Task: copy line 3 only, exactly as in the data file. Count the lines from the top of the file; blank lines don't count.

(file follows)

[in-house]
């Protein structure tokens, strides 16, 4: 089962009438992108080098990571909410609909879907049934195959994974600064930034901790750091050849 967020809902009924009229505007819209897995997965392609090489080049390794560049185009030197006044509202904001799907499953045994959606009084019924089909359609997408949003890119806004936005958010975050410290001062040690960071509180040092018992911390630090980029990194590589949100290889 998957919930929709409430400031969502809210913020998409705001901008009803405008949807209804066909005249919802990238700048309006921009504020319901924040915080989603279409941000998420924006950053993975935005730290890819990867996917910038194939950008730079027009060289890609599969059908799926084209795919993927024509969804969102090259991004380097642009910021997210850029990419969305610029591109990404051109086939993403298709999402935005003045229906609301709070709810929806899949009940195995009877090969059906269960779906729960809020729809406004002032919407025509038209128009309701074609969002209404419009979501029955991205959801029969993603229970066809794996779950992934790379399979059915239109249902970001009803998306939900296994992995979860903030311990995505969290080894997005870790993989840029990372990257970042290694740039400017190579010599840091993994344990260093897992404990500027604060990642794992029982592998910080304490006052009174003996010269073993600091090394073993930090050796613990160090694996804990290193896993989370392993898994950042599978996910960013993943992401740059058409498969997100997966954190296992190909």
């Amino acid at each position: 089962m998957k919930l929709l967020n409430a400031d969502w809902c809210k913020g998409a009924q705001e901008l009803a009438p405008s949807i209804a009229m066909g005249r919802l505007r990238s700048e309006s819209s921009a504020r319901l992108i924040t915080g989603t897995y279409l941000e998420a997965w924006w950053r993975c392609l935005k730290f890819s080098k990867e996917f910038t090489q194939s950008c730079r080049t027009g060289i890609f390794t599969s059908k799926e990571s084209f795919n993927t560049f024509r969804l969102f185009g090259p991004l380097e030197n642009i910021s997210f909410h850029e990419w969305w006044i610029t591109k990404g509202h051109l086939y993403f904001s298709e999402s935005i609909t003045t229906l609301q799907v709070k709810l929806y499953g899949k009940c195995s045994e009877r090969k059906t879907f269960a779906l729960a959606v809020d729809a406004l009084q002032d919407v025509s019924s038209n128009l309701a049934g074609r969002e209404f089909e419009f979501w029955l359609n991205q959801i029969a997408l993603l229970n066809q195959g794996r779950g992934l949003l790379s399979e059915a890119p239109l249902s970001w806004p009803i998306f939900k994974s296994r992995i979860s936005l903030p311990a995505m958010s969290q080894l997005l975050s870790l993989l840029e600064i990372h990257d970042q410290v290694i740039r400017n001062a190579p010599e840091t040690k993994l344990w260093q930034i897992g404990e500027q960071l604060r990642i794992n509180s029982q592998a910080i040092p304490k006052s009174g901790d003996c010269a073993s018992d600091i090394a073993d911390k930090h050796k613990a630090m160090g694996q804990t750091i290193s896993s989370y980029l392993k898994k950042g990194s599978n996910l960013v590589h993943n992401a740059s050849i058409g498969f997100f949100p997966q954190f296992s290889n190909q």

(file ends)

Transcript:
């Amino acid at each position: 089962m998957k919930l929709l967020n409430a400031d969502w809902c809210k913020g998409a009924q705001e901008l009803a009438p405008s949807i209804a009229m066909g005249r919802l505007r990238s700048e309006s819209s921009a504020r319901l992108i924040t915080g989603t897995y279409l941000e998420a997965w924006w950053r993975c392609l935005k730290f890819s080098k990867e996917f910038t090489q194939s950008c730079r080049t027009g060289i890609f390794t599969s059908k799926e990571s084209f795919n993927t560049f024509r969804l969102f185009g090259p991004l380097e030197n642009i910021s997210f909410h850029e990419w969305w006044i610029t591109k990404g509202h051109l086939y993403f904001s298709e999402s935005i609909t003045t229906l609301q799907v709070k709810l929806y499953g899949k009940c195995s045994e009877r090969k059906t879907f269960a779906l729960a959606v809020d729809a406004l009084q002032d919407v025509s019924s038209n128009l309701a049934g074609r969002e209404f089909e419009f979501w029955l359609n991205q959801i029969a997408l993603l229970n066809q195959g794996r779950g992934l949003l790379s399979e059915a890119p239109l249902s970001w806004p009803i998306f939900k994974s296994r992995i979860s936005l903030p311990a995505m958010s969290q080894l997005l975050s870790l993989l840029e600064i990372h990257d970042q410290v290694i740039r400017n001062a190579p010599e840091t040690k993994l344990w260093q930034i897992g404990e500027q960071l604060r990642i794992n509180s029982q592998a910080i040092p304490k006052s009174g901790d003996c010269a073993s018992d600091i090394a073993d911390k930090h050796k613990a630090m160090g694996q804990t750091i290193s896993s989370y980029l392993k898994k950042g990194s599978n996910l960013v590589h993943n992401a740059s050849i058409g498969f997100f949100p997966q954190f296992s290889n190909q």